Outlander author slams claim series is ‘distorted view’ of history

Outlander: Claire is nervous about marrying Jamie

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Millions of viewers worldwide are currently waiting for the seventh season of Outlander, which will premiere on Starz this summer. In the meantime, Diana Gabaldon’s original novels have taken the story of Claire Fraser (played by Caitriona Balfe) and her husband Jamie (Sam Heughan) even further, although some historians have disputed some aspects of the author’s depiction of 18th Century Scotland.

Gabaldon has hit back after historian Deborah Dennison claimed Outlander is a “reprehensible” representation of Scottish history.

Dennison is the founder of the Historians’ Council on Culloden, where the early novels take place.

The historian has taken issue with a number of elements from the books, including Gabaldon’s depiction of women’s role in the Jacobite rebellion.

“Outlander promotes a deeply distorted view of the known nature of the Gàidhealtachd,” she said in the Scotsman.

“Presented with lots of raw sex, fantasy and slick Hollywood production values, in Scotland, and around the world, people believe the disinformation.”

She went on to claim the series depicted Jacobite women as “w****s” and Prince Charles Stuart (Andrew Gower) as “an effeminate coward or an over-sexed Catholic fanatic”.

”The frequent arguments in which Claire demands her independence do not reflect the role of Highland women,” she continued.

“The plotting of Outlander is mostly predictable: Claire gets in trouble, Jamie saves her, they have sex.”

“Then Jamie gets in trouble, Claire saves him, and they have an argument about women not being owned by their husbands.”

However, Gabaldon has argued against Dennison’s claims, insisting she did a “great deal” of research.

Whilst time-travelling Claire’s modern sensibilities often brush up against Jamie’s more traditional values, the rest of the storyline remains as true to history as possible.

Over the course of nine books and six seasons, Outlander has featured major historical events such as the Battle of Culloden, Prince Charles’ exile and the American Revolution.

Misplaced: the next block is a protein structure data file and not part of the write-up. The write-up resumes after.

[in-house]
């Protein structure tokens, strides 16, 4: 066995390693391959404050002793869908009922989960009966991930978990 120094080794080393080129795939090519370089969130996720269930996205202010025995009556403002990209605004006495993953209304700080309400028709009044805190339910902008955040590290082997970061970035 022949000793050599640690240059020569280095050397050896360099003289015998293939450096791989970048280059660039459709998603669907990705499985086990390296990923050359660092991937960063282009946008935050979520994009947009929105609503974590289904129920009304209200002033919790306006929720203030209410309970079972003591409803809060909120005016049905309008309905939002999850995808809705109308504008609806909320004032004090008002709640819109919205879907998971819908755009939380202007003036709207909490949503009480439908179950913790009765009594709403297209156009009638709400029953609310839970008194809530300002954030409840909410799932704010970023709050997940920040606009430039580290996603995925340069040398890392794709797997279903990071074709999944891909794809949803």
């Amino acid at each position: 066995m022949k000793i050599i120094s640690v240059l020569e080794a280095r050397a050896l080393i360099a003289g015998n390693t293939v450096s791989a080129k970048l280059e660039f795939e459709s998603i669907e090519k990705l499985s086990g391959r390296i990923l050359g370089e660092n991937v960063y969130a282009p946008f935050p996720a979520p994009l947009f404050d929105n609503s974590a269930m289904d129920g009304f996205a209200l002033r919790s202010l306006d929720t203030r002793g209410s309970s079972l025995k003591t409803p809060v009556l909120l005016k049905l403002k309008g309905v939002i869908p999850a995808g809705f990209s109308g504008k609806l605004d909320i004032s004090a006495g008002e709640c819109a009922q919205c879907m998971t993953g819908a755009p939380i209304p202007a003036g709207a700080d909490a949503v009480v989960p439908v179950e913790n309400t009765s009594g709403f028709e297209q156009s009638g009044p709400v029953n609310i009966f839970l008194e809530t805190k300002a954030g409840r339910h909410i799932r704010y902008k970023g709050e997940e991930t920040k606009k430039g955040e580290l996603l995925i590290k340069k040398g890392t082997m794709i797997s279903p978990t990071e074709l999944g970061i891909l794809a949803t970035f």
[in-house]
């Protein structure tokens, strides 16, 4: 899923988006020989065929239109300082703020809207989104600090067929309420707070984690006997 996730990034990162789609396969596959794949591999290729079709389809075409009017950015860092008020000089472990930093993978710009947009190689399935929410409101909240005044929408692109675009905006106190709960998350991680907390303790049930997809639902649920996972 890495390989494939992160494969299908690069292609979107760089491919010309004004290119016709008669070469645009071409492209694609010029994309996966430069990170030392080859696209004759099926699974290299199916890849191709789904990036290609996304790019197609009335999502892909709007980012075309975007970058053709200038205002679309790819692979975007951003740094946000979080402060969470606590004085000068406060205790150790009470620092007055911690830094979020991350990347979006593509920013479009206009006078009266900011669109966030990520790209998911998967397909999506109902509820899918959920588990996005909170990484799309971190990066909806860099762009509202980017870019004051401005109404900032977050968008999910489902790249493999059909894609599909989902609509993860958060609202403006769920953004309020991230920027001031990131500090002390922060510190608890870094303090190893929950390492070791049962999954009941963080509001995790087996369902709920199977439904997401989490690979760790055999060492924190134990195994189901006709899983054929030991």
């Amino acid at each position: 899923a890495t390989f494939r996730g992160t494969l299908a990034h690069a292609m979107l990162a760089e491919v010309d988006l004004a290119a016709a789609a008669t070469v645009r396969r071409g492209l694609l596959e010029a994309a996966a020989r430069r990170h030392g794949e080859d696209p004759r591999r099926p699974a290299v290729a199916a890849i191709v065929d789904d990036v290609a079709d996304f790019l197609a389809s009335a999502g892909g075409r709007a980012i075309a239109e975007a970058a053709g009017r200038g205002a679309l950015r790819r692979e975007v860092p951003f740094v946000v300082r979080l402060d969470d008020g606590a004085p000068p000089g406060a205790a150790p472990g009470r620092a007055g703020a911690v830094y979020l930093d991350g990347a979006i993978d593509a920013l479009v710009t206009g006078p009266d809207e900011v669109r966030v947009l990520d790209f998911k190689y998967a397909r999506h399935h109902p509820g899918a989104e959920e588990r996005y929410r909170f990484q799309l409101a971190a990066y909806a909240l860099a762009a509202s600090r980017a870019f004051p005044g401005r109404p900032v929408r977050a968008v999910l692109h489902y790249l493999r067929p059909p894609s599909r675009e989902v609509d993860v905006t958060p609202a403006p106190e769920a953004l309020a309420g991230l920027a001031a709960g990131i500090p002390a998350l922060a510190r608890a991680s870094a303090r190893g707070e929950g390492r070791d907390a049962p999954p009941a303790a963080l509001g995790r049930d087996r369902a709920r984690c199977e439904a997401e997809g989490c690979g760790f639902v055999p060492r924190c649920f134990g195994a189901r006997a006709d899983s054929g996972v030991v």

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“History is largely concerned with collective social events and patterns,” Gabaldon explained.

“As Ms Dennison says, ‘the known nature of the Gàidhealtachd’ – whereas a novel focuses on the specific actions and interactions of a few strongly individual people.

“No one in their right mind would take a television show based on time travel as an absolutely factual representation of anything. I do in fact take some pains to ensure historical accuracy.”

Her latest comments come shortly after the author waded into another row on historical accuracy, this time about her use of ‘Scotch’ throughout the books.

“A lot of said research involves reading things written by actual Scottish people – both fiction and non-fiction,” she told the National.

“And that’s why I feel reasonably okay about saying that most things written by Scottish people through the late 18th, 19th and early 20th centuries used the word ‘Scotch’ without the slightest blush.”

Gabaldon also admitted a number of fans correct her at book signings, but she handles it by “smiling pleasantly and signing their books”.

Viewers will soon have the chance to explore more Scottish history in the upcoming Outlander prequel, Blood of My Blood.

Outlander season 7 premieres summer 2023 on Starz in the USA and Lionsgate+ via Prime Video in the UK.

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